Don Featherstone, creator of the pink plastic flamingo, died Monday at the age of 79. His presence at the annual Flamingo Festival in Southwest Harbor was one of the highlights of the celebration. He is pictured here with his wife Nancy signing flamingos at the 2012 festival. PHOTO BY MARK GOOD

Plastic pink flamingo creator dies

LEOMINSTER, Mass. — Don Featherstone, the designer of the pink plastic flamingo and a presence at many of the annual Flamingo Festivals held each summer in Southwest Harbor, has died at the age of 79.

According to the Associated Press, Featherstone died Monday at an elder care facility in Fitchburg, Mass., after struggling with dementia.

Featherstone designed the iconic lawn ornament in 1957 while working for Union Products of Leominster. The flamingo was the second lawn ornament he designed after joining the company.

“I did the duck first and then the flamingo,” Featherstone told the Islander in 2006. During his 43-year career, he designed nearly 750 plastic lawn ornaments, replicating almost “every animal you can think of,” he said.

In that same interview, Featherstone said he wasn’t sure why the pink flamingo became the top seller for Union Products.

“I wish I knew what it was,” he said. “I would have made more of them.”

Featherstone and his wife, Nancy, began coming to Southwest Harbor in 1996 to help Harbor House Community Service Center celebrate its Flamingo Festival fundraiser. The outgoing and likeable couple always dressed in flamingo-themed clothes made by Nancy and could be seen riding in the parade, autographing Featherstone’s flamingos and at the cocktail party hosted by the tongue-in-cheek Southwest Harbor Polo and Yacht Club. They both quickly became part of the greater Harbor House community.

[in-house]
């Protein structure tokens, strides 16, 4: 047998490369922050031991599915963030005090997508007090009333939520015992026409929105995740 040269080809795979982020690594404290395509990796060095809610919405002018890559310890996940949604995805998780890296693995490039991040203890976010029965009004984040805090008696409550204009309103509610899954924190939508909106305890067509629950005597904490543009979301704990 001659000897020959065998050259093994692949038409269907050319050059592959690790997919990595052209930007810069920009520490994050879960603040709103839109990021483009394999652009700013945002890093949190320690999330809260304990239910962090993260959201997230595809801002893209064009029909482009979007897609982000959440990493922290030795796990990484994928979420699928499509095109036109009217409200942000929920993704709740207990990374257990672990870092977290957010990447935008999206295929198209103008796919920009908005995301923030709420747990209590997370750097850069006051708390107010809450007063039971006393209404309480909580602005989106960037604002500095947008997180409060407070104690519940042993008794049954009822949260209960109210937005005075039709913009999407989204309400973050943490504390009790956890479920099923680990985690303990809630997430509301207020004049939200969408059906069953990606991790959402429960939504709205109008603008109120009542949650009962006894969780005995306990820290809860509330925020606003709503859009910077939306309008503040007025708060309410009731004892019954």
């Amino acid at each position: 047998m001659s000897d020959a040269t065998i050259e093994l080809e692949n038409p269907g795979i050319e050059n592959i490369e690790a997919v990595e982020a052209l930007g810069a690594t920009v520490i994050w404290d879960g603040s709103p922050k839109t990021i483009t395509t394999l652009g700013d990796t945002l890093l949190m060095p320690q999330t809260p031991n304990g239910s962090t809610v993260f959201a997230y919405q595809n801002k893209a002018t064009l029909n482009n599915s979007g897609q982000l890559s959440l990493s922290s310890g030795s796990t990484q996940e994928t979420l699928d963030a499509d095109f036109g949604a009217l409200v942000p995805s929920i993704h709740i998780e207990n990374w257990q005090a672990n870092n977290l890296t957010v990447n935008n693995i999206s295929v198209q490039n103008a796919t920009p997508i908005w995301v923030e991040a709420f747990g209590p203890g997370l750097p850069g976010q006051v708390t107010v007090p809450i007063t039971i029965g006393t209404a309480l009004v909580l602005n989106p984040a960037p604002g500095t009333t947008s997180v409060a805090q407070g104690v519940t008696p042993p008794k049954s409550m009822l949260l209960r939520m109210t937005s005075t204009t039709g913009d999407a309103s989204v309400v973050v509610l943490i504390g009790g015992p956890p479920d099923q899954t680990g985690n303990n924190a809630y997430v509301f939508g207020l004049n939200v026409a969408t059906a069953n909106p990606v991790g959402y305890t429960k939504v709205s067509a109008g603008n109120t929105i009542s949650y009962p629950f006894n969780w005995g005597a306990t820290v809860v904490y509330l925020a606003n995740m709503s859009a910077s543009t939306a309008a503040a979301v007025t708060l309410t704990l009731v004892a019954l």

Featherstone last attended the Harbor House festival in 2012. His declining health kept him from making the trip to Southwest Harbor. Harbor House board member Scott Worcester remembers Featherstone fondly.

“He was a great guy and had a love of life,” Worcester said. “He got great pleasure in making people laugh.”

Having the Featherstones in Southwest Harbor for the July festival made the Harbor House celebration even more special, Worcester said.

“That was the coup de grace, to have the designer of the pink flamingo at the Flamingo Festival,” he said.

Ingrid Wilbur Kachmar, Harbor House’s executive director, said organizers plan a tribute to Featherstone at this year’s festival, scheduled for July 17-20.

Union Products went out of business in 2006, endangering the pink avian. Cado Products bought the company and resumed production, saving the kitschy lawn ornament from extinction. It is estimated there are more Featherstone flamingos worldwide than real flamingos.

Mark Good

Mark Good

Reporter at Mount Desert Islander
Mark Good

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